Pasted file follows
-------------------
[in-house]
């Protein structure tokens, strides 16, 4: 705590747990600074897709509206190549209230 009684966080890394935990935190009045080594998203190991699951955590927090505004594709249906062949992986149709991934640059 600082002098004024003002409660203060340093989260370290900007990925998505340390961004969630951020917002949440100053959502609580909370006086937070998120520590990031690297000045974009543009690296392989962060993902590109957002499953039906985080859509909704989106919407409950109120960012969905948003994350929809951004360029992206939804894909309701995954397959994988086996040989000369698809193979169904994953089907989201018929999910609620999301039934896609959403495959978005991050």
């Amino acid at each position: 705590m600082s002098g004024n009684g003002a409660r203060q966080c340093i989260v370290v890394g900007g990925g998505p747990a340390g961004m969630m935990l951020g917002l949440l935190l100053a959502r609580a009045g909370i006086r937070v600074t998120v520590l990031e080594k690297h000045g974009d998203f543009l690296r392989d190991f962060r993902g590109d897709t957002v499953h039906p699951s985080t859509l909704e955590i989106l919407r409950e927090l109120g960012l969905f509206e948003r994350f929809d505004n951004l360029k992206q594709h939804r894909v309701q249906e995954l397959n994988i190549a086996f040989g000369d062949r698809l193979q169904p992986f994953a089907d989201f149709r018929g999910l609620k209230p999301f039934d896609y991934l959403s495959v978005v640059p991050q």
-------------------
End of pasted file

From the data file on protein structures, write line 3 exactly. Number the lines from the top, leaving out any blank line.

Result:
């Amino acid at each position: 705590m600082s002098g004024n009684g003002a409660r203060q966080c340093i989260v370290v890394g900007g990925g998505p747990a340390g961004m969630m935990l951020g917002l949440l935190l100053a959502r609580a009045g909370i006086r937070v600074t998120v520590l990031e080594k690297h000045g974009d998203f543009l690296r392989d190991f962060r993902g590109d897709t957002v499953h039906p699951s985080t859509l909704e955590i989106l919407r409950e927090l109120g960012l969905f509206e948003r994350f929809d505004n951004l360029k992206q594709h939804r894909v309701q249906e995954l397959n994988i190549a086996f040989g000369d062949r698809l193979q169904p992986f994953a089907d989201f149709r018929g999910l609620k209230p999301f039934d896609y991934l959403s495959v978005v640059p991050q």